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Five reasons the mass market can’t afford to overlook accessories

Accessories are the jewel in the mass market's crown. They sell fast, create constant newness and have compelling seasonal stories. What worked this summer?
Five reasons the mass market can’t afford to overlook accessories | EDITED

Accessories are the unsung heroes of the mass market. They’re the second biggest category globally – representing 18% of everything on the mass market. For retailers, on-trend accessories keep consumers interested, bringing them back into stores and driving new stories that sell out fast. For consumers, they’re a price-effective way of updating current looks without draining the bank.

The makings of a critical win/win for sure. And yet, they don’t always get the credit they deserve. So let’s look at some data that reveals just how valuable accessories can be to mass market retailers.

Where accessories currently sit in the global assortment.
Where accessories currently sit in the global assortment.

In a climate of discounting, accessories are the healthiest category

A lot has been written about retail’s current discounting pandemic. Whether that’s the result of a recession that stunted consumer spending, Instagram making fashion more disposable, or just millennials spending more on experiences and less on tangibles, no one can say for sure. Most likely it’s a combination of those three and a few more. Whatever the cause, the discounting effect is a real one that unfortunately continues to cut into margins.

Here’s where things stand today: across all womenswear on the US and UK mass market, 44% percent of all products are currently discounted (by an average of 39%). Over in the dress category 52% of all products are discounted (average discount: 42%). Tops – the most stocked category – are doing slightly better, with 50% of the entire category discounted (average discount: 41%).

And yet, given all of that, accessories have remained strong. They have the lowest level of discounting on the mass market – coming in at 34% overall, with an average discount rate of 39%. And this is mid-way through summer sale season. They’ve got a strong, untarnished value proposition and they’re resonating with customers.

Currently accessories have the lowest level of discounting on the mass market – 34% have prices cut.

They go fast

In an endlessly photo-streamed world, the outfits we wear, and how often we wear them, are broadcast daily to everyone we know and beyond. Accessories provide an easy, price effective way to wear those wardrobe staples in new ways. They’re little aesthetic touch-ups that differentiate the outfit repeaters from the outfit re-interpreters.

No surprise then that accessories move fast. On average, accessory (excluding jewelry) lines which arrived in the last three months, have sold out in 25 days, making them the quickest moving piece of inventory this season after swim. And being that they inherently have far fewer fit issues, most of those sales are final. Swimwear, and other apparel lines, sees much higher rates of return.

They provide consistent quick wins

Replenishment is normally a sign of success. Accessories however, for the most part, don’t come in multiple sizes. When they sell out, their story is done. They’re a clean sell-out for retailers.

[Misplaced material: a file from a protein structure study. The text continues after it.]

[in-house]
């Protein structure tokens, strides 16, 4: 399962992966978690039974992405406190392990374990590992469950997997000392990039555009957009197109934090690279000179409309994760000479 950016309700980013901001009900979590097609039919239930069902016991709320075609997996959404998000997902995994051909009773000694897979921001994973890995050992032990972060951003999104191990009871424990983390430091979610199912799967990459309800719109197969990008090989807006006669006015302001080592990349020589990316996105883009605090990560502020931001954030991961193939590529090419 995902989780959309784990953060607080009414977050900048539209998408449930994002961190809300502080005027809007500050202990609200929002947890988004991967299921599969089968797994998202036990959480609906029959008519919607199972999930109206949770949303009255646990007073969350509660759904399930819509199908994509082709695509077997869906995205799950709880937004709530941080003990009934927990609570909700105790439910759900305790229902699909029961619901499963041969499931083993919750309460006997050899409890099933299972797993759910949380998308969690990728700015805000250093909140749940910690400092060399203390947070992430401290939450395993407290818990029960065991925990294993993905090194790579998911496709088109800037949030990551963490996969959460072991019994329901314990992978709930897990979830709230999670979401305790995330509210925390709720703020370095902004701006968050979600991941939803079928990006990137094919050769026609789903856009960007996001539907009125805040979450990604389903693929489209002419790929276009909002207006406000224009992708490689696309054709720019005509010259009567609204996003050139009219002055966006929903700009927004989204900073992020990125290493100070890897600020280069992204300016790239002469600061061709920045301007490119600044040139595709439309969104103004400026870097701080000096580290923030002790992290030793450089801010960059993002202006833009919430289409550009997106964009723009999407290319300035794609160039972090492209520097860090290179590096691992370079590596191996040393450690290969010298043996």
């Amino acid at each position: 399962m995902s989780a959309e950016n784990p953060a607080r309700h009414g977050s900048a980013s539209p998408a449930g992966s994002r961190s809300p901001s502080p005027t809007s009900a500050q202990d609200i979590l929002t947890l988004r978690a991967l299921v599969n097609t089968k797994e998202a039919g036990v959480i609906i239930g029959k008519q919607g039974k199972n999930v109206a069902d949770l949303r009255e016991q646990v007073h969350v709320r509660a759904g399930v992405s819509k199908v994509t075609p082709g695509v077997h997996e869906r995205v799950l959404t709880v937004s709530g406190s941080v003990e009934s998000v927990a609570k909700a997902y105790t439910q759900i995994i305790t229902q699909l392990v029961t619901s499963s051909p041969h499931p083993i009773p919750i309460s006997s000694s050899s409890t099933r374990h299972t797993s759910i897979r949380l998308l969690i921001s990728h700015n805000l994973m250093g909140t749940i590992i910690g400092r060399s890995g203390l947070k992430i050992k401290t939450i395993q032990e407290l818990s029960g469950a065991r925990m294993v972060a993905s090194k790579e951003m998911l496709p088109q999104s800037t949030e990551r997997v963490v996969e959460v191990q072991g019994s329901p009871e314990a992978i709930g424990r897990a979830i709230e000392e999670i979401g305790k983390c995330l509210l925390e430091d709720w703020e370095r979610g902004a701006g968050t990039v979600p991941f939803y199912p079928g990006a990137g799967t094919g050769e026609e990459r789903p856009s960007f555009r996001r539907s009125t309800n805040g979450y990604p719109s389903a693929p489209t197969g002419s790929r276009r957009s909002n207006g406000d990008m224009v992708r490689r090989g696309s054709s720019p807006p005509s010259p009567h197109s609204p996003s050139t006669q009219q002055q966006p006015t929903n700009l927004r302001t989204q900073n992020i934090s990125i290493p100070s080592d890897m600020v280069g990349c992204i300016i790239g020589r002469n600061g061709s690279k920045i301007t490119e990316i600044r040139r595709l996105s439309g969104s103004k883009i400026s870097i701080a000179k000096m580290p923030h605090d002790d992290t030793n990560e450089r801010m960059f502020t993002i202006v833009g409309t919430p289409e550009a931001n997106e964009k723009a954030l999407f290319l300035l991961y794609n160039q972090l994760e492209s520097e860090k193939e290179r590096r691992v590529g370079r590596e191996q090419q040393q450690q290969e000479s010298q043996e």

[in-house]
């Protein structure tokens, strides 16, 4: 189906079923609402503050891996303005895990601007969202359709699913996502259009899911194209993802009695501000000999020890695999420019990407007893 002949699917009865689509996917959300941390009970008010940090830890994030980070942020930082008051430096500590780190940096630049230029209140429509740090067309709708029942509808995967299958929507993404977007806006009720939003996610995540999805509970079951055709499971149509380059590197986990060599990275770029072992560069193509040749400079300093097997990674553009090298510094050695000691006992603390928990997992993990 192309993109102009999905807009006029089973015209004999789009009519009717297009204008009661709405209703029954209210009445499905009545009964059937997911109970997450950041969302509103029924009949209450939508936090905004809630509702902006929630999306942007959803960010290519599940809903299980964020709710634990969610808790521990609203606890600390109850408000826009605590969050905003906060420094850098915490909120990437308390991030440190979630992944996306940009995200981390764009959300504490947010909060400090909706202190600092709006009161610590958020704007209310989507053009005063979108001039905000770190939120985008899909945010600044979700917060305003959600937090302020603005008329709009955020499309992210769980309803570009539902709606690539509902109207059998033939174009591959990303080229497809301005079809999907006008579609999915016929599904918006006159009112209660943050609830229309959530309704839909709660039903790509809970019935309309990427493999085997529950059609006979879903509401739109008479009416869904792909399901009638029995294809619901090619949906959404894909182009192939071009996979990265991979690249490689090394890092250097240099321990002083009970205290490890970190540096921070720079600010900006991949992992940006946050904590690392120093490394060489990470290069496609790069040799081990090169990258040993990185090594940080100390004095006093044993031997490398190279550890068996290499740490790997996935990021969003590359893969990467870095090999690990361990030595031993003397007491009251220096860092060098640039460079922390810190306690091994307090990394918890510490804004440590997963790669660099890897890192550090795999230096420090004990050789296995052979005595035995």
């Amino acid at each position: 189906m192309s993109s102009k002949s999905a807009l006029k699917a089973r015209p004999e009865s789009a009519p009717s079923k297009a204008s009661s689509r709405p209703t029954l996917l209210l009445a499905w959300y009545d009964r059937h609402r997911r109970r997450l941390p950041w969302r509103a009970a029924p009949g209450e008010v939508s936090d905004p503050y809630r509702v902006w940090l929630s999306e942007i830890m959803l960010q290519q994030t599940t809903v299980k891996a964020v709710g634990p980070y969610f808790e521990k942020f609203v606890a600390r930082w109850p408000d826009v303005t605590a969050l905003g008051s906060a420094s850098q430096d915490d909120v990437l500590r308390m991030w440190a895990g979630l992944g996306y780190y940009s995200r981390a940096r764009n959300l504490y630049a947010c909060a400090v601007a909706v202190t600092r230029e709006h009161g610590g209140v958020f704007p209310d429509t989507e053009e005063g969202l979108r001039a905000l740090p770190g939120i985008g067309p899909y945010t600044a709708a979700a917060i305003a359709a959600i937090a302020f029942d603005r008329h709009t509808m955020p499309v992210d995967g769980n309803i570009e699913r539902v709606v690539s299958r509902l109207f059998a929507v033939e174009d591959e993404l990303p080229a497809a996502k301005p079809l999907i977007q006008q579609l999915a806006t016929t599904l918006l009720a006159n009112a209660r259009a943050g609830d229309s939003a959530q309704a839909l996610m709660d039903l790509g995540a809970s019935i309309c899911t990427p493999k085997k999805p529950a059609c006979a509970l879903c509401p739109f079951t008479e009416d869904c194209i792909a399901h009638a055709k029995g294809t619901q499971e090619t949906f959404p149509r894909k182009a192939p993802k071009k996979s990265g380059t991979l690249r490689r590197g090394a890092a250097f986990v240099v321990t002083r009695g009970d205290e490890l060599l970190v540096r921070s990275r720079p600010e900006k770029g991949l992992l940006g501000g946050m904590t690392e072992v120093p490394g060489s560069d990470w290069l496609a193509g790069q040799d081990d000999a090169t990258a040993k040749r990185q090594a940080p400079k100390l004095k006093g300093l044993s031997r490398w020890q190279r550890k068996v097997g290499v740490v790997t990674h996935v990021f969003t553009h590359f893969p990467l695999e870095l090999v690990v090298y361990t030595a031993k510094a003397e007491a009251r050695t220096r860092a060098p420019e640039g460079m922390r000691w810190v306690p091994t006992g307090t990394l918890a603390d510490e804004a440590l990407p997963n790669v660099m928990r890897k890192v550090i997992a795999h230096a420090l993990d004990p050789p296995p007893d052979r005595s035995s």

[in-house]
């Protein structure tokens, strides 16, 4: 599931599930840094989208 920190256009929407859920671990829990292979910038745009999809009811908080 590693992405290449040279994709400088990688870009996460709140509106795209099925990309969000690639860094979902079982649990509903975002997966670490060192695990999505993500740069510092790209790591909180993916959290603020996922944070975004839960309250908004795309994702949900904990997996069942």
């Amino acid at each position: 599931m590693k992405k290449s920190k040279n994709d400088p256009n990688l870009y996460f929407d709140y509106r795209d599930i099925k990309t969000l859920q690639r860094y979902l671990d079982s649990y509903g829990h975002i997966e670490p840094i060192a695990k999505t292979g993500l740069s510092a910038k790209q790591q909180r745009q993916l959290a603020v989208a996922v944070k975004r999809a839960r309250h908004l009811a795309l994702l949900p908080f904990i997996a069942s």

Let’s look at some numbers. Of all accessories that have come to market in the last three months and sold out at full price – only 1.6% have been replenished. Compared to the average replenishment rate across all US and UK womenswear products launched on the mass market over the same time period (24%), you see that the current strategy for accessories is to strike fast, sell out quick and move on to the next thing. And in an ever faster retail climate, there’s always a next thing waiting to be capitalized on.

So what does this tell us, exactly? When shoppers return to a retailer, online or in stores, the newest and most attention-grabbing items are likely to be accessories. And since newness plays a big part in keeping shoppers interested, you can’t overlook the contributions from accessories.

They’re dependable year round

Last year 15% of all women’s sunglasses that launched on the US and UK mass market arrived in July. They also had a big month in June. Not too surprising given the time of year.

Here’s where it gets good. In July, retailers mentioned sunglasses in their newsletters 75% more than they did in August. They didn’t just tell us that new sunglasses came on the market in July, they also carried the month – providing new stories and content to push out in newsletters and stores. By August, retailers were on to the next thing, with sunglasses largely sold out.

Accessories are excellent products to refresh stories mid-season and around holidays. In 2015, hats ruled womenswear in October with 16% of the entire category launching. Scarves arrived en masse for September (13% of 2015’s total) and hair accessories showed up in June (11% of 2015’s total).

Here’s how the accessory category breaks down right now:

Jewelry currently makes up 56% of women’s mass market accessories online.


They are price point favorable

The reach of mass market accessories is incredible. Including jewelry, 24% of women’s mass market accessories are priced under $20 (compared to 19.5% of the mass market as a whole).

Further, 33% are priced over $80, compared to the rest of the market which only has 22% priced over $80. This helps contribute to the lack of discounting around accessories. Consumers appear to know the value of what they’re getting. Whether it’s good leather or sunglasses with protective properties, consumers know where they stand.

And here are this season’s mass market winners: